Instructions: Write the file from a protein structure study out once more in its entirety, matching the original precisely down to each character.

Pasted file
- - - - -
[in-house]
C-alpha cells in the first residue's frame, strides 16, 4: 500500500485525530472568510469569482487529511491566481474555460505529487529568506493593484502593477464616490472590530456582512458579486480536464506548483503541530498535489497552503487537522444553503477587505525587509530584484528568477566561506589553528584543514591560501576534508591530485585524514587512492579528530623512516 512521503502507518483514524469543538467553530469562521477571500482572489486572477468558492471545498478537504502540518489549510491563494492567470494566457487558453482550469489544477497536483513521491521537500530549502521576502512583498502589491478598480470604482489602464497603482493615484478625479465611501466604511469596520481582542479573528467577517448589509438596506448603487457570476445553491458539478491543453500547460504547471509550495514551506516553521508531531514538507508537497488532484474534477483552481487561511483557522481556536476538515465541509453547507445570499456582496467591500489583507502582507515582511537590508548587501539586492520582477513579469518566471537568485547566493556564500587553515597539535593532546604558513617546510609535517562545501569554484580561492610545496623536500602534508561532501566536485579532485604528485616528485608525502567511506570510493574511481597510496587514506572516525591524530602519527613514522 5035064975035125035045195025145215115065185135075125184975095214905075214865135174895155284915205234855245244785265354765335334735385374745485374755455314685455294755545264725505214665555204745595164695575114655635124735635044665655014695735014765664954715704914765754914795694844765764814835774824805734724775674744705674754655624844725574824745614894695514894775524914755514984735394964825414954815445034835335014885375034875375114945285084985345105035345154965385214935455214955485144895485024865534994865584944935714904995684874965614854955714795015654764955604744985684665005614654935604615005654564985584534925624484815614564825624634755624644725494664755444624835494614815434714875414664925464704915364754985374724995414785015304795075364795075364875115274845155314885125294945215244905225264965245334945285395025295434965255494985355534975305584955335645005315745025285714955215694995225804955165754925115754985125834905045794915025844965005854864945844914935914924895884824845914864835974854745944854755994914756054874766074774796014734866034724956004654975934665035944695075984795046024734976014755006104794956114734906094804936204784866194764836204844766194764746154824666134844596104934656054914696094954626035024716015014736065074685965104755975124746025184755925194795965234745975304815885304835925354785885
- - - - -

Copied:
[in-house]
C-alpha cells in the first residue's frame, strides 16, 4: 500500500485525530472568510469569482487529511491566481474555460505529487529568506493593484502593477464616490472590530456582512458579486480536464506548483503541530498535489497552503487537522444553503477587505525587509530584484528568477566561506589553528584543514591560501576534508591530485585524514587512492579528530623512516 512521503502507518483514524469543538467553530469562521477571500482572489486572477468558492471545498478537504502540518489549510491563494492567470494566457487558453482550469489544477497536483513521491521537500530549502521576502512583498502589491478598480470604482489602464497603482493615484478625479465611501466604511469596520481582542479573528467577517448589509438596506448603487457570476445553491458539478491543453500547460504547471509550495514551506516553521508531531514538507508537497488532484474534477483552481487561511483557522481556536476538515465541509453547507445570499456582496467591500489583507502582507515582511537590508548587501539586492520582477513579469518566471537568485547566493556564500587553515597539535593532546604558513617546510609535517562545501569554484580561492610545496623536500602534508561532501566536485579532485604528485616528485608525502567511506570510493574511481597510496587514506572516525591524530602519527613514522 5035064975035125035045195025145215115065185135075125184975095214905075214865135174895155284915205234855245244785265354765335334735385374745485374755455314685455294755545264725505214665555204745595164695575114655635124735635044665655014695735014765664954715704914765754914795694844765764814835774824805734724775674744705674754655624844725574824745614894695514894775524914755514984735394964825414954815445034835335014885375034875375114945285084985345105035345154965385214935455214955485144895485024865534994865584944935714904995684874965614854955714795015654764955604744985684665005614654935604615005654564985584534925624484815614564825624634755624644725494664755444624835494614815434714875414664925464704915364754985374724995414785015304795075364795075364875115274845155314885125294945215244905225264965245334945285395025295434965255494985355534975305584955335645005315745025285714955215694995225804955165754925115754985125834905045794915025844965005854864945844914935914924895884824845914864835974854745944854755994914756054874766074774796014734866034724956004654975934665035944695075984795046024734976014755006104794956114734906094804936204784866194764836204844766194764746154824666134844596104934656054914696094954626035024716015014736065074685965104755975124746025184755925194795965234745975304815885304835925354785885